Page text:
The center today has 30 full- and part-time employees and a $2 million budget, much of it from government grants that go to specific programs, such as the subsidized elderly lunches that continue to be a mainstay. The center’s development corporation has helped build 445 units of low-income housing, with another 71 apartments under construction in the Ingleside neighborhood.

“I’m really proud to be a Bernal resident,” said Ebora, who moved to the neighborhood from Portland, Ore., in 2005 and worked as a taiko drummer before joining the center as a community organizer. “All the different groups here can be like factions, but they’re not afraid to be engaged about what’s happening.”

The question is what happens next.

Bernal is buffered from mass evictions by the fact that 58 percent of its homes are occupied by their owners, compared with a citywide rate of 38 percent. But each time an older house goes on the market, put there by the families of blue-collar parents no longer living, or aging children of the 1960s seeking an easier place to live, the economic diversity narrows a bit more.

And so on. As told by King, we are to understand that Cortland used to be a bleak and crime-ridden place, but now it has a vibrant wine bar and a thriving electric bicycle shop, which means… something that is left unsaid. Yet rather than celebrate this entrepreneurial transformation from the muck of urban squalor, King and his interlocutors would have us believe that Bernal is now a less interesting and close-knit place than it used to be.

Your Bernalwood editor wasn’t here in the 1970s or 1980s, so who knows if that’s true. And besides, who cares? What we know with absolute certainty is that Bernal is an interesting and close-knit place in 2013, and that Bernal residents — both new and old — are actively committed to making this the very best neighborhood it can be.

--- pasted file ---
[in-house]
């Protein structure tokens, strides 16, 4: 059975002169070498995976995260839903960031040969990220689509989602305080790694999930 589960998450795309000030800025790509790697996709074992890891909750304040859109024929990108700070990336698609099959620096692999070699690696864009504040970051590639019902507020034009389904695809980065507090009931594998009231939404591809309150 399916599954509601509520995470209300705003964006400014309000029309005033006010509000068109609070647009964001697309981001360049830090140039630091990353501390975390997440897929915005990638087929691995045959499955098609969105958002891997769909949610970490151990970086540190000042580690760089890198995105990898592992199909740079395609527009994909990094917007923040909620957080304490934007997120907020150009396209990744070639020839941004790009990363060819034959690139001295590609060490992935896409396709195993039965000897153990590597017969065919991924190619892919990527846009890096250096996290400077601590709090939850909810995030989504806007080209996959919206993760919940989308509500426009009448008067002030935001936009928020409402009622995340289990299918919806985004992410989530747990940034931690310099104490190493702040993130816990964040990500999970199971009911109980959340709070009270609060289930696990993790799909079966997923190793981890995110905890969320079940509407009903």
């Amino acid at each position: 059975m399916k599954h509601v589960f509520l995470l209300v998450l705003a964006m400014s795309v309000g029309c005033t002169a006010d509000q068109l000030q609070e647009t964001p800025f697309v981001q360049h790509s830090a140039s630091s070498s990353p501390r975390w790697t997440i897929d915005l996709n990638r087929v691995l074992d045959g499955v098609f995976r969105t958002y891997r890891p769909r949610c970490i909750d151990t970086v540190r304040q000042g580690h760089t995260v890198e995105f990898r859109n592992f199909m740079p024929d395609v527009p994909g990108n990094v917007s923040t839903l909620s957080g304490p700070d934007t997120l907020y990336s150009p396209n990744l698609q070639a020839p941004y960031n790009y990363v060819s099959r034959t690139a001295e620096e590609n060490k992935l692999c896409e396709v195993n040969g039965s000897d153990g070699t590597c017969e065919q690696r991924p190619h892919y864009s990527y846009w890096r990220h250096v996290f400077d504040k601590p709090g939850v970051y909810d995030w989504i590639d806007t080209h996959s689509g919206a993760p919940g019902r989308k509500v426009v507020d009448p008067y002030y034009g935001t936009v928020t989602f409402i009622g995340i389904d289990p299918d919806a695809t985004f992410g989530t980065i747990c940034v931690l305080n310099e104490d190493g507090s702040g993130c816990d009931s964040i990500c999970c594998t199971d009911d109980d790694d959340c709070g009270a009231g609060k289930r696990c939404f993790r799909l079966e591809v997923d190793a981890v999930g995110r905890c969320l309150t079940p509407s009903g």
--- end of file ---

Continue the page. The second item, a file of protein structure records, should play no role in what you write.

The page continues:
Moreover, a lot of these newer and highly engaged Bernal Heights neighbors are tired of being told that they are nowhere near as righteous or as committed or as interesting as the dewy-eyed Baby Boomers who colonized Bernal during the 197os and 1980s.

Neighbor Robert read King’s article in the Chronicle yesterday, and in an email to Bernalwood, he had this say about it:

They’re right, things are changing, with the rich yuppies moving in. But that started 16 years ago when the first dotcommers (us!) bought in. That’s when houses that had been $200K started selling for $300-500K, which was massive for Bernal at that time. And it happened in the 1960s, because at that point they stopped rejecting multi-ethnic families [under the previous redlining rules]. So all this has been going on for as long as this patch of City has been here.

I have a hard time with folks who want to hang on to a neighborhood’s particular ethos at the time they lived there. That’s as disrespectful to the folks who came before them as it is to the newer folks who are changing the neighborhood today. Basically, as politely as I can say it: They’re kind of hypocritical. And the fact that they don’t get that causes me to lose some respect for them. They’re smart folks. But if they don’t see all this, then maybe they’re not that smart. Sorry if I come off obnoxiously on this.

Here’s what another Bernal neighbor wrote to say after reading King’s piece:

Paraphrasing the Buddha, all is impermanent.

Neighborhoods change. Many of the people who have lived here a long time pushed someone out when they arrived. There are early gentrifiers, and there are late gentrifiers, and it seems that you always disdain the people who come after you.